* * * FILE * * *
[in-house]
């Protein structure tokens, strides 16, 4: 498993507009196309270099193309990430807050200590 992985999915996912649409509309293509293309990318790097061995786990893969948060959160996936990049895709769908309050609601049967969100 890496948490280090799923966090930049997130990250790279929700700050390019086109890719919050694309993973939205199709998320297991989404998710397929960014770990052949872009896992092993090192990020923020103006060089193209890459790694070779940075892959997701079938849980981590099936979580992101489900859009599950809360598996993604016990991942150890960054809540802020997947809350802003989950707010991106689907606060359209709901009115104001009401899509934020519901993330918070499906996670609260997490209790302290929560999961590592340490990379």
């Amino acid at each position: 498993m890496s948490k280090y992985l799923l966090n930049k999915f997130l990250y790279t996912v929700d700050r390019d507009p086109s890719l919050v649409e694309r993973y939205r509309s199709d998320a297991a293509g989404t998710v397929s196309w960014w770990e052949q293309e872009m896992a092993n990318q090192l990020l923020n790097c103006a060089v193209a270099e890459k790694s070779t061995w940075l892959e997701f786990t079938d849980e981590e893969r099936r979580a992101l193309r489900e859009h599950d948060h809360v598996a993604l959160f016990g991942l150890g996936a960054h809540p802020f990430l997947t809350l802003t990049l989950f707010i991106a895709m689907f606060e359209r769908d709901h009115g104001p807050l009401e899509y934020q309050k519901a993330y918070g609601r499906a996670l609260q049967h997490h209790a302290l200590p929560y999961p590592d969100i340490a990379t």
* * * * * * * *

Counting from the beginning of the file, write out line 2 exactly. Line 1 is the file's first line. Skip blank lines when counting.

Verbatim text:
């Protein structure tokens, strides 16, 4: 498993507009196309270099193309990430807050200590 992985999915996912649409509309293509293309990318790097061995786990893969948060959160996936990049895709769908309050609601049967969100 890496948490280090799923966090930049997130990250790279929700700050390019086109890719919050694309993973939205199709998320297991989404998710397929960014770990052949872009896992092993090192990020923020103006060089193209890459790694070779940075892959997701079938849980981590099936979580992101489900859009599950809360598996993604016990991942150890960054809540802020997947809350802003989950707010991106689907606060359209709901009115104001009401899509934020519901993330918070499906996670609260997490209790302290929560999961590592340490990379």